Theresa is a doctoral candidate in the GDRS focusing on political theory and political theology under the guidance of Dr. Michael Zank. Her dissertation focuses on the role of political form in Carl Schmitt’s Weimar era Catholic writings. Her area of research broadly includes Church-state relations, sovereignty, dictatorship, theology and legal theory, freedom, order and authority through the lenses of both modernist and anti-modernist movements and thinkers. In addition to her dissertation, she is currently working on a project examining the theoretical foundations of blasphemy as a civil offense in modern Europe. She holds a B.A. in theology and political science from Georgetown University (2006) and a MTS from Harvard Divinity School (2008). Theresa currently serves as the graduate student assistant for the Program in Scripture and the Arts at BU and previously worked at the Elie Wiesel Center for Judaic Studies at BU. She is also the head of the Freedom Trail program at King’s Chapel in downtown Boston, which is open year round seven days a week and aims to help educate the public on the complexities of early American civil and religious heritage.
Joel Daniels is a doctoral candidate in the religion and science program, writing a dissertation titled “Theology, Tragedy, and Natural Evil.” The project focuses on the complications that organic evolution brings about for a theological accounting of the presence of suffering in the world, and proposes the use of tragedy as a theological category for a realist doctrine of creation. Joel is also the editor of the monthly Research Review published by the Institute for the Biocultural Study of Religion, which cites and briefly annotates scientific research articles related to brain, behavior, culture, and religion. He is ordained in the Episcopal Church, and a graduate of Columbia University and The General Theological Seminary.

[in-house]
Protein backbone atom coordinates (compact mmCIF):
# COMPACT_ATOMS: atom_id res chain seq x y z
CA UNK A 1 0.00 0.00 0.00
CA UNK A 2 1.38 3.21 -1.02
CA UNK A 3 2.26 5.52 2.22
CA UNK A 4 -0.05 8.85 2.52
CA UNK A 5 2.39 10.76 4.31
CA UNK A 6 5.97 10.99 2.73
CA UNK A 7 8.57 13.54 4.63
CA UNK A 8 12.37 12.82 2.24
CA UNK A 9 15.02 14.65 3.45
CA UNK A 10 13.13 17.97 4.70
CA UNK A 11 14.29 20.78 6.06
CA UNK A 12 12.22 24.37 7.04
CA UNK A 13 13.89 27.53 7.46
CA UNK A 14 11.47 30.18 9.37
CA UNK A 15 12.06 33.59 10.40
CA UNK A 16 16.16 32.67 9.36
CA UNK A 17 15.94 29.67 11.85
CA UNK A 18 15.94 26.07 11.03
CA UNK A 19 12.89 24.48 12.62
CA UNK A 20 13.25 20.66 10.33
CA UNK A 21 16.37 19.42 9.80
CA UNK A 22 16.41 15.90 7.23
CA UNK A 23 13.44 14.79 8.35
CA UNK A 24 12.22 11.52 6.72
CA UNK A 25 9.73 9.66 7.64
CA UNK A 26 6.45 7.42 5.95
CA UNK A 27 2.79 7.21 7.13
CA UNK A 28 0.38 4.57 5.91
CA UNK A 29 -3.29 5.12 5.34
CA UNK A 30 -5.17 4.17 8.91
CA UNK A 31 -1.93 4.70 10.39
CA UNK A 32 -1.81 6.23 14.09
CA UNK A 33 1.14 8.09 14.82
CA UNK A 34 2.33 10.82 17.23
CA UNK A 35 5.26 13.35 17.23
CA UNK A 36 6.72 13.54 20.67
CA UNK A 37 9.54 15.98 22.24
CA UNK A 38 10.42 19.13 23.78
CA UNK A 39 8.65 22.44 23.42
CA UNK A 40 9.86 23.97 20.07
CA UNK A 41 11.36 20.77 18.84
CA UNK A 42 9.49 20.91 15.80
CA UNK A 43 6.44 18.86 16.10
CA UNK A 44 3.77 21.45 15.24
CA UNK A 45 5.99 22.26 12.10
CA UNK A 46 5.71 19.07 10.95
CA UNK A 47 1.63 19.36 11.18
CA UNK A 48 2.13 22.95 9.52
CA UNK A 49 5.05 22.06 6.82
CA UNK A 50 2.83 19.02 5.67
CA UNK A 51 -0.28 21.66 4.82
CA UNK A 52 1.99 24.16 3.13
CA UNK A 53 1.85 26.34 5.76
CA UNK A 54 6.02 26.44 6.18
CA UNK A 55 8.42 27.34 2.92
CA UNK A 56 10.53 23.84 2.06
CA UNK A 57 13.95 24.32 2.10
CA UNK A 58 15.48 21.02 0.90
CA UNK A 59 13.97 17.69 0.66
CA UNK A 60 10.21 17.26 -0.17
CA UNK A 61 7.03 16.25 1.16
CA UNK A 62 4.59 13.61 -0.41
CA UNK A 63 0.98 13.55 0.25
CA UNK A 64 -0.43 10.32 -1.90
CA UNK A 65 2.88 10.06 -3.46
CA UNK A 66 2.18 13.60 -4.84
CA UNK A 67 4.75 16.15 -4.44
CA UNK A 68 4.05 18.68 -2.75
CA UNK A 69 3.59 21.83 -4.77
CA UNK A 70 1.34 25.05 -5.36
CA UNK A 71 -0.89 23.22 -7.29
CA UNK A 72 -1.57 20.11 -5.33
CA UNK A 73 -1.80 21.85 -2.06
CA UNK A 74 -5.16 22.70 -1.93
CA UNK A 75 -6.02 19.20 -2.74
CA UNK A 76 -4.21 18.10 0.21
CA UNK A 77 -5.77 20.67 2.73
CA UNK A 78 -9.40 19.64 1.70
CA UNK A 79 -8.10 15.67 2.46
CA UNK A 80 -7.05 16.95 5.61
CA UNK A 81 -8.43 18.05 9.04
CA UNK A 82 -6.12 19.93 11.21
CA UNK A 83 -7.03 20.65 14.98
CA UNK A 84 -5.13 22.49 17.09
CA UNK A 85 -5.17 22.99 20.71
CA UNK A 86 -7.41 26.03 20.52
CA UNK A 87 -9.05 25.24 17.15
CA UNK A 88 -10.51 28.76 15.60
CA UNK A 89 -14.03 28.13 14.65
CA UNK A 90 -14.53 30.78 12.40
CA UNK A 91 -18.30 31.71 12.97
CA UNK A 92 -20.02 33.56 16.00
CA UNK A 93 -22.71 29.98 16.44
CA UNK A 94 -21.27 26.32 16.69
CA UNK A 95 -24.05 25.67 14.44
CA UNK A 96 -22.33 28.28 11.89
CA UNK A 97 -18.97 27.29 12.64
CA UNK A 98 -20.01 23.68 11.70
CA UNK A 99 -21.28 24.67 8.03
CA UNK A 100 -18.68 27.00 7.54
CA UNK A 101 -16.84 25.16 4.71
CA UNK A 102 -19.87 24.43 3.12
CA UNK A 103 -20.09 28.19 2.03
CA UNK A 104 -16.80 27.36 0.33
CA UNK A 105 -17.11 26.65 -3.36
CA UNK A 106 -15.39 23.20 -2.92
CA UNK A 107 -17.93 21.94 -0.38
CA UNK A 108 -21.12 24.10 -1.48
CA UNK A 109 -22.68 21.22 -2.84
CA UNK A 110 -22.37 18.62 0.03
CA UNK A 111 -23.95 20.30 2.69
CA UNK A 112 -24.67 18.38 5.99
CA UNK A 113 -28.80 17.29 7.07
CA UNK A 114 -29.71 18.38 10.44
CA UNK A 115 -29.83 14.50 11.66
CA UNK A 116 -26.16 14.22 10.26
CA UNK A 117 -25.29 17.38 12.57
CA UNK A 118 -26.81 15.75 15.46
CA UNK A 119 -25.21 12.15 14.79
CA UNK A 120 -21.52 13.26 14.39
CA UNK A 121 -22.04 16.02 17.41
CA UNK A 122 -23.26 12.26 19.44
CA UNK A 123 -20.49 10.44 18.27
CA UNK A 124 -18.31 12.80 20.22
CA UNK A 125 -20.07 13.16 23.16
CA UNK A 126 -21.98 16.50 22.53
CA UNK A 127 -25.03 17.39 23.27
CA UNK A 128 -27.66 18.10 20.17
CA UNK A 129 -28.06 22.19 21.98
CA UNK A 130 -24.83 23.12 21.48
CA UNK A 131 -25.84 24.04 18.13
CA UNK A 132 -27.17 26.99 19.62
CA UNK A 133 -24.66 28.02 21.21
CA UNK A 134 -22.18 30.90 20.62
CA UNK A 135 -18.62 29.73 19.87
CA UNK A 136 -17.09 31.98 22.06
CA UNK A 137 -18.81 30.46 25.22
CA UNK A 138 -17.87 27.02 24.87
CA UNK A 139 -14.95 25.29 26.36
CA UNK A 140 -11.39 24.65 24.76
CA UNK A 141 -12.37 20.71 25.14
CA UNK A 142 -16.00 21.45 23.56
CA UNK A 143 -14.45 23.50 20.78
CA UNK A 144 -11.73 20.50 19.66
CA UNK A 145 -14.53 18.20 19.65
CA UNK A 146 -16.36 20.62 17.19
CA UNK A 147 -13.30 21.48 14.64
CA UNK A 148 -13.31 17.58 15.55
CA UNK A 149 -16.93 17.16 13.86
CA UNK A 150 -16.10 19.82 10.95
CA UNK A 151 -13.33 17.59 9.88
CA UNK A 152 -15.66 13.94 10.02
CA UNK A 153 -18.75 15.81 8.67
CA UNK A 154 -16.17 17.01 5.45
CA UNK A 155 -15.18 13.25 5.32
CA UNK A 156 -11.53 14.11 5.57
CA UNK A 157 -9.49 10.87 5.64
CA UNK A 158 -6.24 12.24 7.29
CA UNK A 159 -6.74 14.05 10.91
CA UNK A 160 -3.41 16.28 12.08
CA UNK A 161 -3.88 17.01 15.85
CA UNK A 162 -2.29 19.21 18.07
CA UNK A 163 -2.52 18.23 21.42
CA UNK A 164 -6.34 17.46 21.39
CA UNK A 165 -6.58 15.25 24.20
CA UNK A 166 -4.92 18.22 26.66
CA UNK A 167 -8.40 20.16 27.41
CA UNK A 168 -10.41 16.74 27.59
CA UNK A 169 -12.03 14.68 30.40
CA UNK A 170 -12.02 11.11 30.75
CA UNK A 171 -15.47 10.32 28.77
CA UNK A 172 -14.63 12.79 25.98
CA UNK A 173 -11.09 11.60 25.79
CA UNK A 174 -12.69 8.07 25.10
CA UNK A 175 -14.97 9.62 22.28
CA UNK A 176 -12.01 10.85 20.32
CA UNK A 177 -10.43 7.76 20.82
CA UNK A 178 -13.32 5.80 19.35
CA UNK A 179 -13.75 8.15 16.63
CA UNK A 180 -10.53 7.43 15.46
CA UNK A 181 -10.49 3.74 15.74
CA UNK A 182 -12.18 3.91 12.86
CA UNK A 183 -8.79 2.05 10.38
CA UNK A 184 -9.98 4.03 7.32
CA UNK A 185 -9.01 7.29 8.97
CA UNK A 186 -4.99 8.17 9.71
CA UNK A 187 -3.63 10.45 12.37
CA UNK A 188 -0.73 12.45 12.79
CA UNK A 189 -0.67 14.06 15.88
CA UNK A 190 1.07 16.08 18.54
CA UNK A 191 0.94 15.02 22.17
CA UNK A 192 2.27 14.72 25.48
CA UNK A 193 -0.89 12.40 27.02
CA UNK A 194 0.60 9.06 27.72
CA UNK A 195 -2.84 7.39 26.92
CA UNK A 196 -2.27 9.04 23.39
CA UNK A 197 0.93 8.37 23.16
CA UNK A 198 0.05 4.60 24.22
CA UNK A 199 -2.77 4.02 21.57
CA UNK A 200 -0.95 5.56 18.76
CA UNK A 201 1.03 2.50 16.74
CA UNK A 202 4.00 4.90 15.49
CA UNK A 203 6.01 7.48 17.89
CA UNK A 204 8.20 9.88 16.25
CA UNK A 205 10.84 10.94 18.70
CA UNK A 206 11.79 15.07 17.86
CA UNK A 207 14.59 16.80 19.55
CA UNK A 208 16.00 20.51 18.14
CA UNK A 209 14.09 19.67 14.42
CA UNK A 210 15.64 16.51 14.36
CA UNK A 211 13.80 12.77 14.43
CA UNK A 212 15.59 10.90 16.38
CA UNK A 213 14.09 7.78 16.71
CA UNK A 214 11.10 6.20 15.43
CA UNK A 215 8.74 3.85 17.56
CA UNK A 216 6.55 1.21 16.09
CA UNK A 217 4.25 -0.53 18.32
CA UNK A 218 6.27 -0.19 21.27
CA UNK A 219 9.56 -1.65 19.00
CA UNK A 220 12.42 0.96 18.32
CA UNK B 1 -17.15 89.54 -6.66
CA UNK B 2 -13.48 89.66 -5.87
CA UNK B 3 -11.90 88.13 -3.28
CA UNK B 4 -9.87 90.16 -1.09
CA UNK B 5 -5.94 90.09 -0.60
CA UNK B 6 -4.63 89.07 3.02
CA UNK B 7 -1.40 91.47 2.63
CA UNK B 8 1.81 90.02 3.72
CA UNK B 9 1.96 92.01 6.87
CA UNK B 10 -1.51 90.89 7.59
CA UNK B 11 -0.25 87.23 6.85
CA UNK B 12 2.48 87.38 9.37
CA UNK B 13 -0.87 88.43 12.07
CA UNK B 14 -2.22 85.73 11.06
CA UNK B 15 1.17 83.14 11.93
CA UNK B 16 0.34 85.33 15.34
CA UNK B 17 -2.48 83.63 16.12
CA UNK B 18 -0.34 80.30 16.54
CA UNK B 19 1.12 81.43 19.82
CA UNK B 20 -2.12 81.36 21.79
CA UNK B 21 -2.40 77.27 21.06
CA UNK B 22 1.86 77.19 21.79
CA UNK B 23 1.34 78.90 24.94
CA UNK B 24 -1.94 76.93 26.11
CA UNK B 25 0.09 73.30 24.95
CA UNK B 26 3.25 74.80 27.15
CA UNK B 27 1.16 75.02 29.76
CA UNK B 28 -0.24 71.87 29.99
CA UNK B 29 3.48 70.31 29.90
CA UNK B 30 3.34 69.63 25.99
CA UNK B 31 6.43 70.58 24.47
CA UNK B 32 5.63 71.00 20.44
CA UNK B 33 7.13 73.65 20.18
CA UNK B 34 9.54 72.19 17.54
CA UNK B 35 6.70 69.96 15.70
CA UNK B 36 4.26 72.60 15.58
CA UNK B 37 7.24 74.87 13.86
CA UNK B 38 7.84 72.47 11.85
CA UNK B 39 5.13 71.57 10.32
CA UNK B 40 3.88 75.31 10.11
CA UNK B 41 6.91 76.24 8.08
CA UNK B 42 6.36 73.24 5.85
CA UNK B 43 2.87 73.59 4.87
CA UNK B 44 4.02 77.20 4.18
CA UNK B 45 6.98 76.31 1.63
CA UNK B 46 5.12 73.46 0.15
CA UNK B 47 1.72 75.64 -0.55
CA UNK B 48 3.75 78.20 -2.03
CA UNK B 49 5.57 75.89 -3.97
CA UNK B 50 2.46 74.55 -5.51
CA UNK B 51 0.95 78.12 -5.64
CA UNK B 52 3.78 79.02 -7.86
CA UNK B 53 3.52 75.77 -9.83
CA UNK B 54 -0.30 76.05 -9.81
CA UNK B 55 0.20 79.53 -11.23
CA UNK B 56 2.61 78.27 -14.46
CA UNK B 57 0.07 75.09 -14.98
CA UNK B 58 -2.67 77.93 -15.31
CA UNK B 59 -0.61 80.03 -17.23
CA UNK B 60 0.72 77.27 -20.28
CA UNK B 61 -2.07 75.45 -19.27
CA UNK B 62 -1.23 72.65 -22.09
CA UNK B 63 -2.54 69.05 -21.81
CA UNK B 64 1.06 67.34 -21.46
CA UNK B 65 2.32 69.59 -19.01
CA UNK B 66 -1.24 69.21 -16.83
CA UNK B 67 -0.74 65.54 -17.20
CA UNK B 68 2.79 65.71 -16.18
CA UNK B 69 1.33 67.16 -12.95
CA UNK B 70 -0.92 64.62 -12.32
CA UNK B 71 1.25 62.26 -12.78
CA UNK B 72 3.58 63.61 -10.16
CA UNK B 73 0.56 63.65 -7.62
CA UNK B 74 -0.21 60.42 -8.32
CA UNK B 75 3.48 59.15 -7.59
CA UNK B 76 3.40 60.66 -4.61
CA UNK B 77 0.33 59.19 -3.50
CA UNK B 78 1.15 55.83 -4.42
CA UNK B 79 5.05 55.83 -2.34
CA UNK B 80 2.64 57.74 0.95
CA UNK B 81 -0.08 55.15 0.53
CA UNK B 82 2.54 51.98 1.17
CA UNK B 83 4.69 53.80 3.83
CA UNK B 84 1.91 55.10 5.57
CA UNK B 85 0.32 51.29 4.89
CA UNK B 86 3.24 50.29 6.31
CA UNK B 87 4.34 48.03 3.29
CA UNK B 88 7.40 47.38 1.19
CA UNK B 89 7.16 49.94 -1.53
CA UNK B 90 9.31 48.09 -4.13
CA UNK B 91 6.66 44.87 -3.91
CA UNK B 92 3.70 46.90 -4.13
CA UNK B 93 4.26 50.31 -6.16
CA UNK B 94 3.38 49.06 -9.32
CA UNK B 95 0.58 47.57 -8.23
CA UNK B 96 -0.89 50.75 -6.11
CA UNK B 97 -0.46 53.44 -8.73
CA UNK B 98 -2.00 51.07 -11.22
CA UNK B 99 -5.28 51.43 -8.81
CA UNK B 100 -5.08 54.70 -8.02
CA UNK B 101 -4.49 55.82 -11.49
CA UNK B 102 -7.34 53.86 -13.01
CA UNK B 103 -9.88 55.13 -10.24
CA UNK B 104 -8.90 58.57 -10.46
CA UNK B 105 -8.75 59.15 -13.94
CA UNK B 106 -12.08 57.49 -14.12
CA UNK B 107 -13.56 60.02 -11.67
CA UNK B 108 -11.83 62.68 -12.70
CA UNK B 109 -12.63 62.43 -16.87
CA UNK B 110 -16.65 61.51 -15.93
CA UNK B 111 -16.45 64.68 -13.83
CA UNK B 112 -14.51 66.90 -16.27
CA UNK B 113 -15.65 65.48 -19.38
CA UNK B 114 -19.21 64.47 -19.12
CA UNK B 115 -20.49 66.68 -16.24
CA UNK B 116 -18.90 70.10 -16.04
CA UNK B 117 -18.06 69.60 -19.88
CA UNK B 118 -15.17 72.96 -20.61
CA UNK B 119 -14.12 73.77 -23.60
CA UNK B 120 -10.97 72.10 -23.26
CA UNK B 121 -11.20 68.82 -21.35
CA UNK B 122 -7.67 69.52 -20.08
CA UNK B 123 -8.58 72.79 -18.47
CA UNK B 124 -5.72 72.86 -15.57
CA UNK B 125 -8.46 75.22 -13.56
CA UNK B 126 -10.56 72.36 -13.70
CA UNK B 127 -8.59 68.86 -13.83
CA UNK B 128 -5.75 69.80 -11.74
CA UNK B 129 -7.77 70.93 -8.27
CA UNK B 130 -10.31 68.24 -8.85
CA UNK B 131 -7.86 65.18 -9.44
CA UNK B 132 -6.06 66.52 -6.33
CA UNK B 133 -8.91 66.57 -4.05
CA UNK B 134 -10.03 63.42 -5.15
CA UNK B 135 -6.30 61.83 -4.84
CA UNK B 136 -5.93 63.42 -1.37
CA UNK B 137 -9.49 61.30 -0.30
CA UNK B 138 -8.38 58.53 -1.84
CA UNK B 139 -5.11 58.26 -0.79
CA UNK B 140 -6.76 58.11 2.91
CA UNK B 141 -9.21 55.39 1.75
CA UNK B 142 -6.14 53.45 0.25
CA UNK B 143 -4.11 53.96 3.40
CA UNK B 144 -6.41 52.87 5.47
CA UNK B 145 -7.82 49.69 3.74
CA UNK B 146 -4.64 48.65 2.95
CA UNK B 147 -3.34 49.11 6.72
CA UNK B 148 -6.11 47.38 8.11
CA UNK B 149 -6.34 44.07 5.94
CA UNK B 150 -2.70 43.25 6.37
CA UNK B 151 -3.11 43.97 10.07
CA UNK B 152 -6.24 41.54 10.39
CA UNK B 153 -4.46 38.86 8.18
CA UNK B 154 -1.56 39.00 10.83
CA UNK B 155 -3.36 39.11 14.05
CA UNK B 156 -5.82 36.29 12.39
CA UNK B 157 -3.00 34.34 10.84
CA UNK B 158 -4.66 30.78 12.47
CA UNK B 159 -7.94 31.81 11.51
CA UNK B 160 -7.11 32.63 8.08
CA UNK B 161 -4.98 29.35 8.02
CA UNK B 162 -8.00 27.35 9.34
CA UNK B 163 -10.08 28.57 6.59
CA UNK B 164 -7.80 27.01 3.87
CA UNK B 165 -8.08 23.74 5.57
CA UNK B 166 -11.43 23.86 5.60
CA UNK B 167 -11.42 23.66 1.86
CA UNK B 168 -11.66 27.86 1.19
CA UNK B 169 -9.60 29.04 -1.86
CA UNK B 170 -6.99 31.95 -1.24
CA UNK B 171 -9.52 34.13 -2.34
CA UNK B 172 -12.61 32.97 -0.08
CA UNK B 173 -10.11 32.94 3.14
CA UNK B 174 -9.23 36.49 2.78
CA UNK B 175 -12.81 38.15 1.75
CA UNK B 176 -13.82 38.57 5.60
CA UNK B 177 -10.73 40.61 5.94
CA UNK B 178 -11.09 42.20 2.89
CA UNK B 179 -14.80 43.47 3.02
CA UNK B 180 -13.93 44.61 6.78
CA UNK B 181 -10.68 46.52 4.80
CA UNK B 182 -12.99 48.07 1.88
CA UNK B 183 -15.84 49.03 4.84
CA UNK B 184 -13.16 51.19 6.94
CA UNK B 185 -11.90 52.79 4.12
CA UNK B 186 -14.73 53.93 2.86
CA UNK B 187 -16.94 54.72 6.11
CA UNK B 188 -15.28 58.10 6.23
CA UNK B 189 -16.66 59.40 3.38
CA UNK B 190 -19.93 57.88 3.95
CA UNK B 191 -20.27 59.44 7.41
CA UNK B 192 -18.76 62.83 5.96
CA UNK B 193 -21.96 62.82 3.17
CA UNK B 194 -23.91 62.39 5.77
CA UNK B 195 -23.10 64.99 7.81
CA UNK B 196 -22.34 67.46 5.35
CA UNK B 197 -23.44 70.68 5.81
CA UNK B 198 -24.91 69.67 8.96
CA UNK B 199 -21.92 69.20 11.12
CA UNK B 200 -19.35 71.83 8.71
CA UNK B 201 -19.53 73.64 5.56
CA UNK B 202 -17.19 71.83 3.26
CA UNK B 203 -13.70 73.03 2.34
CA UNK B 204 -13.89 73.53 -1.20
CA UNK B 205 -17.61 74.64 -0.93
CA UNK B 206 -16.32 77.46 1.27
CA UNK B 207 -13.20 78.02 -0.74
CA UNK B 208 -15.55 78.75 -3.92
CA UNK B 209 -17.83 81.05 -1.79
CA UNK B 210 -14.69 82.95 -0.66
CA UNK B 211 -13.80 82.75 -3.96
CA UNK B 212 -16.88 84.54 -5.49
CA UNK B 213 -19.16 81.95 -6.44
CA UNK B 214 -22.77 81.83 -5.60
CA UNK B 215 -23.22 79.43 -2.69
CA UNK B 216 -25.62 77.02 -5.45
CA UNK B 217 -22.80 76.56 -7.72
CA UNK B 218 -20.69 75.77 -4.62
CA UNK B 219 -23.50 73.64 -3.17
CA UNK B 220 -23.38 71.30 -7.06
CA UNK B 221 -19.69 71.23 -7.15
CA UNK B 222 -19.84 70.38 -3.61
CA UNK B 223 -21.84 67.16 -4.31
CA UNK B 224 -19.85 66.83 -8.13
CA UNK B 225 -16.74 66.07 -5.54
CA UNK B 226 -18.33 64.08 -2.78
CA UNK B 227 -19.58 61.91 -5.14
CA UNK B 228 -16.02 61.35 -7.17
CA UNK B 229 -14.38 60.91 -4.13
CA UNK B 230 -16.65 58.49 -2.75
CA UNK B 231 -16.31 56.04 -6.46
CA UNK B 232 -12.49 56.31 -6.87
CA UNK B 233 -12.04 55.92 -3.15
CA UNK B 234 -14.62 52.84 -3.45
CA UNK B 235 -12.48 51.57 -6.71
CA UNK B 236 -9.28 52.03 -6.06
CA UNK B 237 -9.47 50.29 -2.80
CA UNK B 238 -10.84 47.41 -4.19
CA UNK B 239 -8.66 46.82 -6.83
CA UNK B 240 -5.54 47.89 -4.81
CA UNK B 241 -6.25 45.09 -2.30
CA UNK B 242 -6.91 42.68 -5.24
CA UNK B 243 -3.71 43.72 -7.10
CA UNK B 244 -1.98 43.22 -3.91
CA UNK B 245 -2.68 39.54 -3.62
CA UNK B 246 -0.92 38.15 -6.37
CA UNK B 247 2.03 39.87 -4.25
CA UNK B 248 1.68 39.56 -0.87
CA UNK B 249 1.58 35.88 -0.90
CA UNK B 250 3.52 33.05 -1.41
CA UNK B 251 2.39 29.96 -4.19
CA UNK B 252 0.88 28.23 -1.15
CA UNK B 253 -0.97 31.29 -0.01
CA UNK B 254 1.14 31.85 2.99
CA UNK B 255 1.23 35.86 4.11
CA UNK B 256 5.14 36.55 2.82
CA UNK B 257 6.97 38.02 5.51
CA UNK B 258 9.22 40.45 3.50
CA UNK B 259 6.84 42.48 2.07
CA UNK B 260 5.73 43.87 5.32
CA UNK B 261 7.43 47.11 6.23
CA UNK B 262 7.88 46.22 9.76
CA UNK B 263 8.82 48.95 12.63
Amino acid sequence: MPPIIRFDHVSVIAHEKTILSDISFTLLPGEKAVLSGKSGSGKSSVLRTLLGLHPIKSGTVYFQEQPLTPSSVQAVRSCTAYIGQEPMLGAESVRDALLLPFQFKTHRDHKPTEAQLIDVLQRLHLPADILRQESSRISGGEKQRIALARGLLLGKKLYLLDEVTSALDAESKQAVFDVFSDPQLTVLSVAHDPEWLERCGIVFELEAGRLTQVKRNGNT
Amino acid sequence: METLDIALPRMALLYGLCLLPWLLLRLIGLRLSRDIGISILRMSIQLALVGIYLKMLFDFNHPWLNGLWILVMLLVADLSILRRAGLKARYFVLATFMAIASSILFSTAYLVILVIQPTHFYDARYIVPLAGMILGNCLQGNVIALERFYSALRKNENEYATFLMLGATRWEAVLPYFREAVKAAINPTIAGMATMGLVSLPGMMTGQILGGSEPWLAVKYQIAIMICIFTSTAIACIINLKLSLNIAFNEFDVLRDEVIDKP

Eric Dorman is a Ph.D. student in the religion and science track working with Dr. Wesley Wildman. He received his B.A in religious studies from the University of Florida in 2007 and his M.A. in Asian and comparative studies from the California Institute of Integral Studies in 2009. With an academic background in South Asian religious and philosophical traditions, he aims to expand the contemporary science and religion discourse to incorporate a more developed non-Western angle. His research interests include the intersection of Hinduism and science, yoga, yoga in America, medical yoga, and the history of science. Currently he is working on his dissertation, which looks at modern American medical yoga practice, embodiment, and the scientific study of religious experience.
Rebecca Esterson is a Ph.D candidate at the Graduate Division of Religious Studies working in the Texts and Traditions track. She earned her Masters of Theological Studies in 2002 from Harvard Divinity School with a focus in world religions, and also studied at Hebrew University in Jerusalem as a visiting graduate student in 2000-01. After receiving her masters degree, she worked at Harvard’s Center for the Study of World Religions for 9 years where she was able to further develop her interest in comparative studies and interfaith learning. Her doctoral work will compare Jewish and Christian commentaries on the Hebrew Bible with a historical focus on the 18th century. Rebecca is also Scholar-in-Training at the Swedenborgian House of Studies in Berkeley, CA, where she will join the faculty upon completion of her PhD.
Ada Focer is a Ph.D. candidate in Religion and Society. She has a particular interest in religion and social change and on the history of mission and globalization. She has completed the field work for her dissertation–interviews with 125 people who as new college or seminary graduates participated in Frontier Internship in Mission, a mainline Protestant program, for two years at some time between 1960 and 1974. Participants were so excited about the project they organized two conferences earlier this year to discuss the results! The dissertation should be completed in 2011. A fantastic book full of amazing stories is expected to follow!